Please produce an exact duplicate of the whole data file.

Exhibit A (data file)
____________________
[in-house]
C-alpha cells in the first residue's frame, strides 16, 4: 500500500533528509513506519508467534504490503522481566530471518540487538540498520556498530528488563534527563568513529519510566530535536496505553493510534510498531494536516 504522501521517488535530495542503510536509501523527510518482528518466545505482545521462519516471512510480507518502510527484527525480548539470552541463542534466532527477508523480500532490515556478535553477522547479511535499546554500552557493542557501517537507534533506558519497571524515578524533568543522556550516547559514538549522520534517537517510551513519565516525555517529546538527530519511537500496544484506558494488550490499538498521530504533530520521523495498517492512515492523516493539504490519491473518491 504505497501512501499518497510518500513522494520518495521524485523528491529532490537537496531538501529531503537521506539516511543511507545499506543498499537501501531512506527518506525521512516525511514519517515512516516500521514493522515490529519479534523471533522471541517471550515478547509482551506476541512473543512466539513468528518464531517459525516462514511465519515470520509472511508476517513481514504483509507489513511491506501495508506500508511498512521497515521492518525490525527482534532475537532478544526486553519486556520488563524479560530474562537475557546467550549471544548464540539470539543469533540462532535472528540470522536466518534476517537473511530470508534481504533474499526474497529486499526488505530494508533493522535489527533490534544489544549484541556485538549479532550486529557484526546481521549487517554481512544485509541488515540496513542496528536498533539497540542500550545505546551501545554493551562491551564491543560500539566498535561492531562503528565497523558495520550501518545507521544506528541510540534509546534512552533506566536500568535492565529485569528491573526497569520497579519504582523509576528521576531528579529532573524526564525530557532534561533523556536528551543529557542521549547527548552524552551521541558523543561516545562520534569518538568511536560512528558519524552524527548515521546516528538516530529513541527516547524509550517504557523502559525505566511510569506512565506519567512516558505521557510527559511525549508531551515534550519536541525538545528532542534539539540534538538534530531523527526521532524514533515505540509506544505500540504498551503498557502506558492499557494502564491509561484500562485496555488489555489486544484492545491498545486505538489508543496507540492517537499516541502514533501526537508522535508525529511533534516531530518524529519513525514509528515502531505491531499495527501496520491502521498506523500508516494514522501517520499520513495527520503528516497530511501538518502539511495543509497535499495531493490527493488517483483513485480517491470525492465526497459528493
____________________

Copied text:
[in-house]
C-alpha cells in the first residue's frame, strides 16, 4: 500500500533528509513506519508467534504490503522481566530471518540487538540498520556498530528488563534527563568513529519510566530535536496505553493510534510498531494536516 504522501521517488535530495542503510536509501523527510518482528518466545505482545521462519516471512510480507518502510527484527525480548539470552541463542534466532527477508523480500532490515556478535553477522547479511535499546554500552557493542557501517537507534533506558519497571524515578524533568543522556550516547559514538549522520534517537517510551513519565516525555517529546538527530519511537500496544484506558494488550490499538498521530504533530520521523495498517492512515492523516493539504490519491473518491 504505497501512501499518497510518500513522494520518495521524485523528491529532490537537496531538501529531503537521506539516511543511507545499506543498499537501501531512506527518506525521512516525511514519517515512516516500521514493522515490529519479534523471533522471541517471550515478547509482551506476541512473543512466539513468528518464531517459525516462514511465519515470520509472511508476517513481514504483509507489513511491506501495508506500508511498512521497515521492518525490525527482534532475537532478544526486553519486556520488563524479560530474562537475557546467550549471544548464540539470539543469533540462532535472528540470522536466518534476517537473511530470508534481504533474499526474497529486499526488505530494508533493522535489527533490534544489544549484541556485538549479532550486529557484526546481521549487517554481512544485509541488515540496513542496528536498533539497540542500550545505546551501545554493551562491551564491543560500539566498535561492531562503528565497523558495520550501518545507521544506528541510540534509546534512552533506566536500568535492565529485569528491573526497569520497579519504582523509576528521576531528579529532573524526564525530557532534561533523556536528551543529557542521549547527548552524552551521541558523543561516545562520534569518538568511536560512528558519524552524527548515521546516528538516530529513541527516547524509550517504557523502559525505566511510569506512565506519567512516558505521557510527559511525549508531551515534550519536541525538545528532542534539539540534538538534530531523527526521532524514533515505540509506544505500540504498551503498557502506558492499557494502564491509561484500562485496555488489555489486544484492545491498545486505538489508543496507540492517537499516541502514533501526537508522535508525529511533534516531530518524529519513525514509528515502531505491531499495527501496520491502521498506523500508516494514522501517520499520513495527520503528516497530511501538518502539511495543509497535499495531493490527493488517483483513485480517491470525492465526497459528493